Human rights activists have told the BBC that officials have raided the home of a lawyer representing Iran's best-known political prisoner.
Ganji was jailed for linking senior officials to the murder of dissidents
His client, journalist Akbar Ganji, is reported to be gravely ill after 48 days on hunger strike.
Mr Ganji was jailed five years ago for linking senior Iranian officials to the murders of prominent intellectuals.
His hunger strike is aimed at achieving his unconditional release. His wife says he is "fighting with death".
Lawyer Abdul Fatah Soltani telephoned a colleague to say officials from the hardline Tehran prosecutor's office had arrived at his home bearing a search warrant.
Mr Soltani was out of the house at the time. The colleague, Mohammad Saifzadeh, says he does not know his current whereabouts.
It is unusual for officials to raid the homes of prominent lawyers in Iran.
But this is an unusual case. Mr Ganji, whose family say has lost more than 25kg (55lb) in weight during his hunger strike, has become a rallying point for reformist politicians, students and human rights activists.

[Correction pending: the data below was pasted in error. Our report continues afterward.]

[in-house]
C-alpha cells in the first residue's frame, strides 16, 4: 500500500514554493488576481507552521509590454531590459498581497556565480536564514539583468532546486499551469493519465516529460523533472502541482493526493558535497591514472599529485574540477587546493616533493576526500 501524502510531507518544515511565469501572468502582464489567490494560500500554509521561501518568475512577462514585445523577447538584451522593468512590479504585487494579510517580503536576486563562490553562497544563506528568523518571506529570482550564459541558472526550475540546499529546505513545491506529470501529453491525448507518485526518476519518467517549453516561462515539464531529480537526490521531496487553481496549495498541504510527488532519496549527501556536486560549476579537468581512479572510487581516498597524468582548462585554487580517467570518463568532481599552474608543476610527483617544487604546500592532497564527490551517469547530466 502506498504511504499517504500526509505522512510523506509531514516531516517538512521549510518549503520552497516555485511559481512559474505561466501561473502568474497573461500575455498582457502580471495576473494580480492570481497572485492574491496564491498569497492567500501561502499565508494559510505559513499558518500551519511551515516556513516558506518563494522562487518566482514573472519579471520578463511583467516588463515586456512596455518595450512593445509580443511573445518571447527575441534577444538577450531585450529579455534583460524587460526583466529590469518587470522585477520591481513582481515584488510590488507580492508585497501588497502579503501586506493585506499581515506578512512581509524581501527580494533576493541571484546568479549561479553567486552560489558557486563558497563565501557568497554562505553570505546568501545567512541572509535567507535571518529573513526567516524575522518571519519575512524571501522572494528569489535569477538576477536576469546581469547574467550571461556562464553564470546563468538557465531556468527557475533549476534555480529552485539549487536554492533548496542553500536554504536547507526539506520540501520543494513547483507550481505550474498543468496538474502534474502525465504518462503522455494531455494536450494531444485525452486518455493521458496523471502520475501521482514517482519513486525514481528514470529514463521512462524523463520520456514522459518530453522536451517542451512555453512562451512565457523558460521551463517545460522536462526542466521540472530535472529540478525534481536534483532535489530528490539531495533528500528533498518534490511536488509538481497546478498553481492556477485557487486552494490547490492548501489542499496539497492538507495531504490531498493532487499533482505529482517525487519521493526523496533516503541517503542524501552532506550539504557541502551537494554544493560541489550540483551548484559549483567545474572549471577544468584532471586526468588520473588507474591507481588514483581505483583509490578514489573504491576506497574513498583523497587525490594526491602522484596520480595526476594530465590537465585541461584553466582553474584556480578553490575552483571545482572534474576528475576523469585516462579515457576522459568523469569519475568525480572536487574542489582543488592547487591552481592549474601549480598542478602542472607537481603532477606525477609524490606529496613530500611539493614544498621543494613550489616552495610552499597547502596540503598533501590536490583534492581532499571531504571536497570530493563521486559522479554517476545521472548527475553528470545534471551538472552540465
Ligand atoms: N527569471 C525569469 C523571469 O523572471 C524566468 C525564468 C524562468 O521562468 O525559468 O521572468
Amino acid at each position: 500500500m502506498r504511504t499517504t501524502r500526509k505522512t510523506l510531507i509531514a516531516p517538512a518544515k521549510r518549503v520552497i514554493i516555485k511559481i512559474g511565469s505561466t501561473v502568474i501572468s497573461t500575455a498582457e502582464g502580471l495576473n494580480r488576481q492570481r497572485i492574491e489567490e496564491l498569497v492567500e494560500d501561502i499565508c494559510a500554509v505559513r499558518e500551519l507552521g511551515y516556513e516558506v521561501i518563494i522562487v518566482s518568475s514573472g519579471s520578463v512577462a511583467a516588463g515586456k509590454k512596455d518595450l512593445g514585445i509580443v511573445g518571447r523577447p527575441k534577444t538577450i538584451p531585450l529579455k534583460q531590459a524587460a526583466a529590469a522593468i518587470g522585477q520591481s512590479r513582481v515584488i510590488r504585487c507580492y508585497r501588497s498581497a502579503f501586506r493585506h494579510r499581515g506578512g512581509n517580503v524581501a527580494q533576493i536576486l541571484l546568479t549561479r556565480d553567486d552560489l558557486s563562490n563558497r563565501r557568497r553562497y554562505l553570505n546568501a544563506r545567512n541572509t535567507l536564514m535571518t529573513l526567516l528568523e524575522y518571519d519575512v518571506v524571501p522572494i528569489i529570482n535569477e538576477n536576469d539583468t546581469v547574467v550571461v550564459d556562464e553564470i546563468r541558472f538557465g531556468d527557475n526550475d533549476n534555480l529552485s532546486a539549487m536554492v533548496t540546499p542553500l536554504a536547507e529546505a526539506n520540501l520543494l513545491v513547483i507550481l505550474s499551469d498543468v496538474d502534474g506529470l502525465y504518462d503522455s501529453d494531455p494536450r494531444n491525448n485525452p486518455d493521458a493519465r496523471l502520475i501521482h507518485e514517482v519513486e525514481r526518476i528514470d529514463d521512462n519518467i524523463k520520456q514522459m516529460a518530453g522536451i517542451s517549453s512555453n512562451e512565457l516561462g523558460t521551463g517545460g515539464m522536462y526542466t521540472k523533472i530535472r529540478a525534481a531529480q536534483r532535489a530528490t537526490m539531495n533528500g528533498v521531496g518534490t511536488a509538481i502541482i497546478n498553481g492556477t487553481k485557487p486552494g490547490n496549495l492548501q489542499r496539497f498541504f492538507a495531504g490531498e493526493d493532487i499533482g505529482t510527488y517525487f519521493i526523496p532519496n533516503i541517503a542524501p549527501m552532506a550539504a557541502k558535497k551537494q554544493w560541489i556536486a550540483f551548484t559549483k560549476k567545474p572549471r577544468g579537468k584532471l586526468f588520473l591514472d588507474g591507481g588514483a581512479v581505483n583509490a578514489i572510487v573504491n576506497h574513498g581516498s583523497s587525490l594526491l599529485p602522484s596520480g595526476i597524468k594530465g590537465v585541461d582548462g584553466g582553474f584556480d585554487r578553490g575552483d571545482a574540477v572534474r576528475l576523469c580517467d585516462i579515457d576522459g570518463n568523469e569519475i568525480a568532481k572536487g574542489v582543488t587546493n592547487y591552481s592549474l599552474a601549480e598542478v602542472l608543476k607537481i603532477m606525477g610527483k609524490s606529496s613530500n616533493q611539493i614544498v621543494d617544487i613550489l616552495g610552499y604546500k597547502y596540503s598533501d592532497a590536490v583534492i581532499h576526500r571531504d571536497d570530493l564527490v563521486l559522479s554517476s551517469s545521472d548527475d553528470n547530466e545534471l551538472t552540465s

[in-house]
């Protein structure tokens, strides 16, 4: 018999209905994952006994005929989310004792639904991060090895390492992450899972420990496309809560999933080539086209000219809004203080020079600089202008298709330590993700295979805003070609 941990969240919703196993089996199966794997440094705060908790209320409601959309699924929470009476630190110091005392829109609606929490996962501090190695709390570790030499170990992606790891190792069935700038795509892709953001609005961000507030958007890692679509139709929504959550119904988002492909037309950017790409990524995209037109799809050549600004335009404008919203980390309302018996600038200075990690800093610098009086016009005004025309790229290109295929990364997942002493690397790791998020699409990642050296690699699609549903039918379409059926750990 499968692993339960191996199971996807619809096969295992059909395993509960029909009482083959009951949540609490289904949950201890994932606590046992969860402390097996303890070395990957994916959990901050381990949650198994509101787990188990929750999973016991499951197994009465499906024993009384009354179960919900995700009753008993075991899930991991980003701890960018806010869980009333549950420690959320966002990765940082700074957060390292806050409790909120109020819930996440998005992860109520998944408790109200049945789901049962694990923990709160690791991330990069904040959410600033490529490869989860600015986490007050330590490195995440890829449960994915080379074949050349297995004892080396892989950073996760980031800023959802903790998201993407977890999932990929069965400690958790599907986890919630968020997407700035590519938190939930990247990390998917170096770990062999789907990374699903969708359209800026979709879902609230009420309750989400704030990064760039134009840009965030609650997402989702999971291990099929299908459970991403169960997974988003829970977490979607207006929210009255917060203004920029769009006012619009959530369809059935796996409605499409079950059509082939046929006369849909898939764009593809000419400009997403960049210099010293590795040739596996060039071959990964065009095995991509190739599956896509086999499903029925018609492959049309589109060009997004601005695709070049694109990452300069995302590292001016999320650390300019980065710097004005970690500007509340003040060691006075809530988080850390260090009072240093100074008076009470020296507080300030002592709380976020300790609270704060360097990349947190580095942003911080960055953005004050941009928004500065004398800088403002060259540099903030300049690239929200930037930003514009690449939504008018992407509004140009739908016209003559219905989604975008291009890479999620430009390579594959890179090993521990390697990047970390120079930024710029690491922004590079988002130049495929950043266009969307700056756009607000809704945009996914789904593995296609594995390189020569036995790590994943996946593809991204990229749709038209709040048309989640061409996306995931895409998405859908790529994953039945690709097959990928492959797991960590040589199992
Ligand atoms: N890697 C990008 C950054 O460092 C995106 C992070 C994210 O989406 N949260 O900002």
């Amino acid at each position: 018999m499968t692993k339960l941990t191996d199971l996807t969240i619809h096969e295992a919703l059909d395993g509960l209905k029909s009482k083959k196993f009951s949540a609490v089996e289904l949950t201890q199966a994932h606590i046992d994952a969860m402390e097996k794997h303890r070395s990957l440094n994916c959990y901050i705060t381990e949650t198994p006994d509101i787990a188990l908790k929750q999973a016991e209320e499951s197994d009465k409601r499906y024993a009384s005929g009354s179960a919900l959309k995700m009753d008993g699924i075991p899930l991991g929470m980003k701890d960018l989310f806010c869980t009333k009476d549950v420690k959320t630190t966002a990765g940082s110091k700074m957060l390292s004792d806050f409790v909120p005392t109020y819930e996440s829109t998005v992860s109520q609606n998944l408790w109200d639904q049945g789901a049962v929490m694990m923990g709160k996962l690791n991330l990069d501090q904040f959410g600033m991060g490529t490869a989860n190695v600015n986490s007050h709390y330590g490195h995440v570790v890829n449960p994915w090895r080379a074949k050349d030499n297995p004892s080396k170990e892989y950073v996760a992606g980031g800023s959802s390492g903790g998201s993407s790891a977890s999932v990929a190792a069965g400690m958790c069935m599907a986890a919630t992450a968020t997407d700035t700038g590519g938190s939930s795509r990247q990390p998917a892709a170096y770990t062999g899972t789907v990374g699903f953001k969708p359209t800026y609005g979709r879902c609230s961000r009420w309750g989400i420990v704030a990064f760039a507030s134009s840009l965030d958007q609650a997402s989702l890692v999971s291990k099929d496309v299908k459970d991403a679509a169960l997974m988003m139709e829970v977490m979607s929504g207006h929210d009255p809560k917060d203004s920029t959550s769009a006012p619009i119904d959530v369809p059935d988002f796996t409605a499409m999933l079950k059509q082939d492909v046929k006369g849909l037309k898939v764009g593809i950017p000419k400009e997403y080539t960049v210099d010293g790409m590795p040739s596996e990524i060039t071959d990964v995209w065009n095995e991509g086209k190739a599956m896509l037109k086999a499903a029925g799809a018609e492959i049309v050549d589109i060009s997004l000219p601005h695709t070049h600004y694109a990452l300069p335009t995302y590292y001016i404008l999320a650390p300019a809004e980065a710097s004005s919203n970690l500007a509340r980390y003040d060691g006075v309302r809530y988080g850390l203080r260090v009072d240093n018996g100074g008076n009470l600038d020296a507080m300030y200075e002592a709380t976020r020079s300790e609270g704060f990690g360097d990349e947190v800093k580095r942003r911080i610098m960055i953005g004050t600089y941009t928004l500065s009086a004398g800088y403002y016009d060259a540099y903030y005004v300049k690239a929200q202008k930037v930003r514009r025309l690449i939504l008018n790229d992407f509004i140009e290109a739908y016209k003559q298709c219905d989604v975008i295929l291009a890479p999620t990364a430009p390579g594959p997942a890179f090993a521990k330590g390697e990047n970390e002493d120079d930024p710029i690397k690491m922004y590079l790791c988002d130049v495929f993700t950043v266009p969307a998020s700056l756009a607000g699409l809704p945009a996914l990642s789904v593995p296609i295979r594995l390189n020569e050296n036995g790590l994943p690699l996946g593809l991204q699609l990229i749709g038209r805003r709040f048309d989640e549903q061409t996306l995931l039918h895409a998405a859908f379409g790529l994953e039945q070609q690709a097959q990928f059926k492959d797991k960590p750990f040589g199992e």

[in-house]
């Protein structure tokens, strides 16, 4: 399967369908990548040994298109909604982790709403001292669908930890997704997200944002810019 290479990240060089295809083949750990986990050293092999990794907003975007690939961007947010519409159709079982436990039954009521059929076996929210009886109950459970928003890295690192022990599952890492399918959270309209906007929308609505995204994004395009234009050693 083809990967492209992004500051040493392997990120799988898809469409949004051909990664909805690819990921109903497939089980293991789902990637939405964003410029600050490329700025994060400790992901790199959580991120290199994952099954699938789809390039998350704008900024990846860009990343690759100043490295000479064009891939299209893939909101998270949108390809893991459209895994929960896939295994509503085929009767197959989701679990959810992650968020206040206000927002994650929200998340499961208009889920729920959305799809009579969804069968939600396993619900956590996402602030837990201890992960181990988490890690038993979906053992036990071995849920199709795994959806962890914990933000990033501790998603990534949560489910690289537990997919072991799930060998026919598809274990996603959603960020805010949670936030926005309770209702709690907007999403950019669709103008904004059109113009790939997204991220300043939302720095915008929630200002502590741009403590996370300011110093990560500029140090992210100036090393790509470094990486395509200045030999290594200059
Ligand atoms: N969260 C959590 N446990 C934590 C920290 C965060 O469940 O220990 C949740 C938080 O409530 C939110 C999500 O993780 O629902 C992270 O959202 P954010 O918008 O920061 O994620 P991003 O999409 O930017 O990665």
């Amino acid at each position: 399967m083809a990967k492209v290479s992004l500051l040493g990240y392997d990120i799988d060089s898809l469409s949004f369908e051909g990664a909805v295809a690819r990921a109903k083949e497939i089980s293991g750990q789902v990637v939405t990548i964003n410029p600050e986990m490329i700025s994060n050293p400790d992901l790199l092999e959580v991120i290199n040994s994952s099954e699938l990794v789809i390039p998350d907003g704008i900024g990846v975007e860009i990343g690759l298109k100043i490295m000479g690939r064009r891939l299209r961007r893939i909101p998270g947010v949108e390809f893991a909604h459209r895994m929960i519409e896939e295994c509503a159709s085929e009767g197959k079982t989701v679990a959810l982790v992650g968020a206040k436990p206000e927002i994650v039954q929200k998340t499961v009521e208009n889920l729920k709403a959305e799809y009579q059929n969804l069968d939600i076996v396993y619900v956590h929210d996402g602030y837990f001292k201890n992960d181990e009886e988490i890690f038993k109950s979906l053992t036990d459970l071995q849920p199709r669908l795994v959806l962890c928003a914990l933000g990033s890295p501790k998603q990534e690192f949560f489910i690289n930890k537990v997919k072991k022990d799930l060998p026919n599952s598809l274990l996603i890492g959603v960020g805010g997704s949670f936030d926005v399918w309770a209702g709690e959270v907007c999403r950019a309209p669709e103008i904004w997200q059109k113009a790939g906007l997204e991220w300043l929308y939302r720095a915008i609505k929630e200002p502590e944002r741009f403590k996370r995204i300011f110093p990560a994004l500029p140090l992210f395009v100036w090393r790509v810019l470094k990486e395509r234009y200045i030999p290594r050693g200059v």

He remains defiant. On Thursday, in an open letter, he called on Iran's powerful Supreme Leader, Ayatollah Ali Khamenei, to step down.
Ayatollah Khamenei, he said, should answer this question - how could this be done in a peaceful way?
There have been calls for Mr Ganji's release from around the world, including from US President George W Bush.
Iran's outgoing President, Mohammad Khatami, has called for him to be given parole.
Iran's hardline judiciary has denied that Mr Ganji is on hunger strike, saying he has been hospitalised for a knee injury and is in good condition.
Officials said his friends were welcome to visit him in hospital.
But a delegation of students and political activists who made a determined effort to do so told the BBC that they were turned away by security officials at the hospital.